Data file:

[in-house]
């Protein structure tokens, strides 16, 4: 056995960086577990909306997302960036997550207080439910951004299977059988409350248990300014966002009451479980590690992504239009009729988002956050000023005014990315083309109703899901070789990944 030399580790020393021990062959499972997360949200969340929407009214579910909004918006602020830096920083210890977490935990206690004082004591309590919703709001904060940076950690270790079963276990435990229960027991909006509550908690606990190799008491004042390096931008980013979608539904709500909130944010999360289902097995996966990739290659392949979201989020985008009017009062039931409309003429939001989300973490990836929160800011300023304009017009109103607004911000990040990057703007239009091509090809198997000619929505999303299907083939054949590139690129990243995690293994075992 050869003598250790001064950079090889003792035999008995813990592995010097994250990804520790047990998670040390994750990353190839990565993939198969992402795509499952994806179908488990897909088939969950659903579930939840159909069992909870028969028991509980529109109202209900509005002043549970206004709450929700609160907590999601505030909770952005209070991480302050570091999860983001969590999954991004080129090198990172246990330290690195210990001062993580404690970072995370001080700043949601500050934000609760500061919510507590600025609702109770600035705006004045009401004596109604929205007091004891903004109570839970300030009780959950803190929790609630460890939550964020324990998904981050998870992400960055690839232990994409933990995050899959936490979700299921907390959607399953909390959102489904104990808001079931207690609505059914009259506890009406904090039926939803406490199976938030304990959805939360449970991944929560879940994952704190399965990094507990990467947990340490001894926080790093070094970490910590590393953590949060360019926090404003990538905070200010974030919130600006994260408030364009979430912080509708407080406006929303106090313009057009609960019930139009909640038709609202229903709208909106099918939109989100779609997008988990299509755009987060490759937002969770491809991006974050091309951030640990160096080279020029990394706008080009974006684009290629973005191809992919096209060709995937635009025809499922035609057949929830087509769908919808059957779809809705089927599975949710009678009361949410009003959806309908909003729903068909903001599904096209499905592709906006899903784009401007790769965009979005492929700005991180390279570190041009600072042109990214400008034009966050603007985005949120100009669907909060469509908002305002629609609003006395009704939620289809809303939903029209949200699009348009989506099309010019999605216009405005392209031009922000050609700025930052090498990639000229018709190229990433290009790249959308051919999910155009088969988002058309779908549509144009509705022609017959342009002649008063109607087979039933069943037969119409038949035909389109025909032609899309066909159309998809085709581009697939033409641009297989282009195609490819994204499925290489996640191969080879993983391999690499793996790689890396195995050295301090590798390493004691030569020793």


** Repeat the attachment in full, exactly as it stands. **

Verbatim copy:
[in-house]
């Protein structure tokens, strides 16, 4: 056995960086577990909306997302960036997550207080439910951004299977059988409350248990300014966002009451479980590690992504239009009729988002956050000023005014990315083309109703899901070789990944 030399580790020393021990062959499972997360949200969340929407009214579910909004918006602020830096920083210890977490935990206690004082004591309590919703709001904060940076950690270790079963276990435990229960027991909006509550908690606990190799008491004042390096931008980013979608539904709500909130944010999360289902097995996966990739290659392949979201989020985008009017009062039931409309003429939001989300973490990836929160800011300023304009017009109103607004911000990040990057703007239009091509090809198997000619929505999303299907083939054949590139690129990243995690293994075992 050869003598250790001064950079090889003792035999008995813990592995010097994250990804520790047990998670040390994750990353190839990565993939198969992402795509499952994806179908488990897909088939969950659903579930939840159909069992909870028969028991509980529109109202209900509005002043549970206004709450929700609160907590999601505030909770952005209070991480302050570091999860983001969590999954991004080129090198990172246990330290690195210990001062993580404690970072995370001080700043949601500050934000609760500061919510507590600025609702109770600035705006004045009401004596109604929205007091004891903004109570839970300030009780959950803190929790609630460890939550964020324990998904981050998870992400960055690839232990994409933990995050899959936490979700299921907390959607399953909390959102489904104990808001079931207690609505059914009259506890009406904090039926939803406490199976938030304990959805939360449970991944929560879940994952704190399965990094507990990467947990340490001894926080790093070094970490910590590393953590949060360019926090404003990538905070200010974030919130600006994260408030364009979430912080509708407080406006929303106090313009057009609960019930139009909640038709609202229903709208909106099918939109989100779609997008988990299509755009987060490759937002969770491809991006974050091309951030640990160096080279020029990394706008080009974006684009290629973005191809992919096209060709995937635009025809499922035609057949929830087509769908919808059957779809809705089927599975949710009678009361949410009003959806309908909003729903068909903001599904096209499905592709906006899903784009401007790769965009979005492929700005991180390279570190041009600072042109990214400008034009966050603007985005949120100009669907909060469509908002305002629609609003006395009704939620289809809303939903029209949200699009348009989506099309010019999605216009405005392209031009922000050609700025930052090498990639000229018709190229990433290009790249959308051919999910155009088969988002058309779908549509144009509705022609017959342009002649008063109607087979039933069943037969119409038949035909389109025909032609899309066909159309998809085709581009697939033409641009297989282009195609490819994204499925290489996640191969080879993983391999690499793996790689890396195995050295301090590798390493004691030569020793």